PRIVATE ROBERT EMERSON NICKERSON
2ND SEPTEMBER 1918 AGE 21
BURIED: DURY MILL BRITISH CEMETERY, FRANCE
Robert Emerson was 21 when he was killed in action on the 2 September 1918 in the capture of the Drocourt-Queant Line. A fisherman from Clark's Harbour, Nova Scotia, he had joined up in March 1916 and been in France since February 1917. Wounded twice, once in the face and once in the arm, he also spent some time in hospital with Scarlet Fever in June 1917.
His elder brother Warren, who had been badly gassed, returned to Canada to recuperate and was about to be sent back again when the war ended. A younger brother, Frederick, wounded at Passchendaele, had his leg amputated and another brother, Minard, died of influenza.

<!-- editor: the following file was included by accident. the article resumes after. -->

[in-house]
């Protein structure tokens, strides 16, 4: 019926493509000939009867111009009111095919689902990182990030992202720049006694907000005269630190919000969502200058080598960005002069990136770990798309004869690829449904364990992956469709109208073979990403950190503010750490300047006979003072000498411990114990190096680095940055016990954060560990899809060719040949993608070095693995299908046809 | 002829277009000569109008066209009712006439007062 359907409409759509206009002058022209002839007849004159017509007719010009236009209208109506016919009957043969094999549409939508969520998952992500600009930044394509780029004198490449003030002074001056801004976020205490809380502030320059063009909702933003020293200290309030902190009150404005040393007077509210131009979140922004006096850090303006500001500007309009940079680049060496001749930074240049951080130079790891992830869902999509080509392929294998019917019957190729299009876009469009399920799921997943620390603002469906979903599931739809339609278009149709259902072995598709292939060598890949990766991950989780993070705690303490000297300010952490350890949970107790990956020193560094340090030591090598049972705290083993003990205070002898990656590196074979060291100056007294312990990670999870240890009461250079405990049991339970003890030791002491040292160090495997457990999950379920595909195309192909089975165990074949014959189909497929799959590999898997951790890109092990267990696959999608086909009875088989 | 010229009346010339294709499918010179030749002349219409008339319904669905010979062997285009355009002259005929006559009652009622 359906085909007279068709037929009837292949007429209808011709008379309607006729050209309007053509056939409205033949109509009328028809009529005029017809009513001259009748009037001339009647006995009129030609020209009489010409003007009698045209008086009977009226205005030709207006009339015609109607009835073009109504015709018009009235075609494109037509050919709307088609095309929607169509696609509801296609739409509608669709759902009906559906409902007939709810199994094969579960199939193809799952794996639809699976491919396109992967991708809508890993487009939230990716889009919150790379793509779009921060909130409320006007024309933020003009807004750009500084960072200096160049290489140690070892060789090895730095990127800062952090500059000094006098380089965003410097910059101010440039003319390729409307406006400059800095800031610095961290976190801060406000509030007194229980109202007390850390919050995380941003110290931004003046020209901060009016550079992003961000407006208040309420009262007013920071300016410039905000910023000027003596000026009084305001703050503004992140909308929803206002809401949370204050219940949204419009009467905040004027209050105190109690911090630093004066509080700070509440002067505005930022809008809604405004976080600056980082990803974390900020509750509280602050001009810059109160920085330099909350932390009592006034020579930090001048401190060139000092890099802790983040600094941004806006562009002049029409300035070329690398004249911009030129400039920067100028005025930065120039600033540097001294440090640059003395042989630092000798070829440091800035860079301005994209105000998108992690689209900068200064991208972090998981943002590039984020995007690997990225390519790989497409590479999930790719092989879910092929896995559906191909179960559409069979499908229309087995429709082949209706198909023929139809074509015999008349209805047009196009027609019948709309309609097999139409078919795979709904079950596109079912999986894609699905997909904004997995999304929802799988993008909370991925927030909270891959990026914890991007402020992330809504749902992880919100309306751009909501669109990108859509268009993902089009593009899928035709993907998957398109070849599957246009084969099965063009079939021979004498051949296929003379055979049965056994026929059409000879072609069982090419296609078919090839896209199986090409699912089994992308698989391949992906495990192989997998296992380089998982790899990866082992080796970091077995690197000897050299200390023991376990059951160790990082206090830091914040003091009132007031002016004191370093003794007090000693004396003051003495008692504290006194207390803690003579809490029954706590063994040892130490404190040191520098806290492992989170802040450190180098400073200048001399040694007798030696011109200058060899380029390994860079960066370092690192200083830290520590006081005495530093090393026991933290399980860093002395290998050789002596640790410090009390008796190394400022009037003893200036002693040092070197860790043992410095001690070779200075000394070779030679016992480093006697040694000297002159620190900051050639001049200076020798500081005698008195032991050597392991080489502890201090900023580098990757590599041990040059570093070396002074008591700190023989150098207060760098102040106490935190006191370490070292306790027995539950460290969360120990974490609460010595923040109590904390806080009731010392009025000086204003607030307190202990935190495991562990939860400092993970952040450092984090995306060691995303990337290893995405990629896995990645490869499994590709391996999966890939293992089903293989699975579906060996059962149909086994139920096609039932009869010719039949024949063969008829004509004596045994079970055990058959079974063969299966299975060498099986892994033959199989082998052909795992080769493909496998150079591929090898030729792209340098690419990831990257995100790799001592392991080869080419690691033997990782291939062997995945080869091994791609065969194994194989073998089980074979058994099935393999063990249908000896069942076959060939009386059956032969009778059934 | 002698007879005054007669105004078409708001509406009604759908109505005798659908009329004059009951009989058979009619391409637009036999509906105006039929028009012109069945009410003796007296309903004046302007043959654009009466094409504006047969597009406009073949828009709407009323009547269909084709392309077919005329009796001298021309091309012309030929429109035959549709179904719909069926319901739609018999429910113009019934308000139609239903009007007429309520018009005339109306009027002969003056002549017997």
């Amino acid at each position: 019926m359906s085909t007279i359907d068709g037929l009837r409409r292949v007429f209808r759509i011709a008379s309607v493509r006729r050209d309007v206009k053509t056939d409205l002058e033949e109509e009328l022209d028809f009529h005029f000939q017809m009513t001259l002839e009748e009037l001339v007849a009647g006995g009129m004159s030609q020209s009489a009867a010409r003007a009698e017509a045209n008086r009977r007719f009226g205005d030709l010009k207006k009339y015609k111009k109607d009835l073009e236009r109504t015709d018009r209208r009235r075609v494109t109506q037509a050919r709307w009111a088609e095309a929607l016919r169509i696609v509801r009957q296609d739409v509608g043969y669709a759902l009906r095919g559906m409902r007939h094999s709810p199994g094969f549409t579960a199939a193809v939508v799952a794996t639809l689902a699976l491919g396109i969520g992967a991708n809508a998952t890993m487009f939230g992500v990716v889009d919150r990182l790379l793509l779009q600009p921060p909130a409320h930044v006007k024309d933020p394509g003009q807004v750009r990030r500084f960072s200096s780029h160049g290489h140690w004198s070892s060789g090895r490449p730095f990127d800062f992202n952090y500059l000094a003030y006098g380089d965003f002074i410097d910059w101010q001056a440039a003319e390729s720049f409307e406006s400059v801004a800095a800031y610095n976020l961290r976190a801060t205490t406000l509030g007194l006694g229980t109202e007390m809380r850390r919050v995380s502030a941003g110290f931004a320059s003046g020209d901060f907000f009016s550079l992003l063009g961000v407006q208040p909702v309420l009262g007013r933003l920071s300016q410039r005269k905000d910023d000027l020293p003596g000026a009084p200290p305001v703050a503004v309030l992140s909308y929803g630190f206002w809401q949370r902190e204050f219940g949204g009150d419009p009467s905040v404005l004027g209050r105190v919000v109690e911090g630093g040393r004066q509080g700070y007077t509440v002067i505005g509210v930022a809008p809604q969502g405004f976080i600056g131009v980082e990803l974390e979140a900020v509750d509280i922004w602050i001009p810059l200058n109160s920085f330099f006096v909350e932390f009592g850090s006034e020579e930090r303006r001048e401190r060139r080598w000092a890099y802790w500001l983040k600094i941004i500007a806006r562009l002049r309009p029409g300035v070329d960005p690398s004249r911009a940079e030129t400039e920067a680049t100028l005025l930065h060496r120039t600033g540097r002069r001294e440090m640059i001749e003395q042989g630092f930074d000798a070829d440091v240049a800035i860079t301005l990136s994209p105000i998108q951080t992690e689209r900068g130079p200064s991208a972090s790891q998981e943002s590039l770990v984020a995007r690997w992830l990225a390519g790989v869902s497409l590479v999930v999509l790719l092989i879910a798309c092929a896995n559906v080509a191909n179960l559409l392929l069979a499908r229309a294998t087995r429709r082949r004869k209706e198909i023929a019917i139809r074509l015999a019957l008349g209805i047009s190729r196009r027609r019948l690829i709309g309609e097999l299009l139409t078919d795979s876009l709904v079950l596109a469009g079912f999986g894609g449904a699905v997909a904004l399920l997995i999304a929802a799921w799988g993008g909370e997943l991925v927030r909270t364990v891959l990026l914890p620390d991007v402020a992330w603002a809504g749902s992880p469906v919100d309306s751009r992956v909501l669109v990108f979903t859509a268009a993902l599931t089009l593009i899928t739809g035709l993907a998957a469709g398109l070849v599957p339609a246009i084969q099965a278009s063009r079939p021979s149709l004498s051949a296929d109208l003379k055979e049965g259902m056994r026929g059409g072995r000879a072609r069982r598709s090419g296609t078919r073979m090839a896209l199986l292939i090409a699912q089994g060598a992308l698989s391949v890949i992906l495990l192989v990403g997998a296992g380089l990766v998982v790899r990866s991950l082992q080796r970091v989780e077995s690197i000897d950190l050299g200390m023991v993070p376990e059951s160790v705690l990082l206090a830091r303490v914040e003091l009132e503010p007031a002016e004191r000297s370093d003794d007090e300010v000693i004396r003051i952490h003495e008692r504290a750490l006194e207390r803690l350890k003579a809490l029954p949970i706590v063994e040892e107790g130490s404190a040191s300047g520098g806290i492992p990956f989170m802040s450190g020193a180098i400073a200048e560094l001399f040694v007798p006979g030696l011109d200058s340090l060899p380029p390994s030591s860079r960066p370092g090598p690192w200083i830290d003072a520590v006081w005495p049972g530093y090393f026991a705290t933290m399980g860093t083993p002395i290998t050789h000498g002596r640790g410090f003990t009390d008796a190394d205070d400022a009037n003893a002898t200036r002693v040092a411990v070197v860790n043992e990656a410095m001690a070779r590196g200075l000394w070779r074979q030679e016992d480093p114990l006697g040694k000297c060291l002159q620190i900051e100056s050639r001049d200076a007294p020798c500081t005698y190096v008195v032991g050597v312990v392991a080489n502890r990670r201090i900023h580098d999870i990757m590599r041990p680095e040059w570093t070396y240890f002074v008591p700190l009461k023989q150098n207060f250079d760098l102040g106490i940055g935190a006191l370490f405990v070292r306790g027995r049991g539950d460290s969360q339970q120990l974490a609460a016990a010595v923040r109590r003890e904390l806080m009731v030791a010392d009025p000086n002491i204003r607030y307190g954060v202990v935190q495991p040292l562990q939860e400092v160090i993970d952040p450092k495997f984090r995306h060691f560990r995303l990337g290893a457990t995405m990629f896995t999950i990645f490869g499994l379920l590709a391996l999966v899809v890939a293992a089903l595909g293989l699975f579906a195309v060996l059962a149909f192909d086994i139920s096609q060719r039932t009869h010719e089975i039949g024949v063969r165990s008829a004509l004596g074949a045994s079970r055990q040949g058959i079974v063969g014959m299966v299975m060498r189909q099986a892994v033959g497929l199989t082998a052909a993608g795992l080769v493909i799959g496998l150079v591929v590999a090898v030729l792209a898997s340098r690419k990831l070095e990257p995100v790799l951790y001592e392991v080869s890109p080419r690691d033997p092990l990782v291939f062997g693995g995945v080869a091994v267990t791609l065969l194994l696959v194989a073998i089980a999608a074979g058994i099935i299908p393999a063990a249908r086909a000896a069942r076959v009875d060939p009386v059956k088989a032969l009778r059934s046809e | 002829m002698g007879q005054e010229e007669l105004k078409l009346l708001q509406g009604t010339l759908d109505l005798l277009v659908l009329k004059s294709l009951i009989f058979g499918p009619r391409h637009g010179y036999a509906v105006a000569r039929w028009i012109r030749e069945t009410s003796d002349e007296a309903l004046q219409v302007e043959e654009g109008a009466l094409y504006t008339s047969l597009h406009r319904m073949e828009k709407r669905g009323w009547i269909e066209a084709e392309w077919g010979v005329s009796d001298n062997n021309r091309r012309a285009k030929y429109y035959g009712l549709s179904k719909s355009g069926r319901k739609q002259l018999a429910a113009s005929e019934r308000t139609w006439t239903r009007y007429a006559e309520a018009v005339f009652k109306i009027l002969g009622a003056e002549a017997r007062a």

What gave his father, who chose his inscription, the idea that his son had died to uphold world civilization? It would have been the Allied Victory Medal awarded to all the combatants of every Allied nation with the same agreed wording in the various different languages on the reverse - 'The Great War for Civilisation'.
Warren Nickerson and his wife, Jacobine, called their son, born in 1920, Robert Emerson Drocourt Emerson, Warren's brother's names with the addition of the location where he had been killed. Robert joined the Canadian Air Force on the outbreak of the Second World War. He qualified as a pilot and was killed over Cheshire flying a Hurricane which crashed due to a leak of glycol.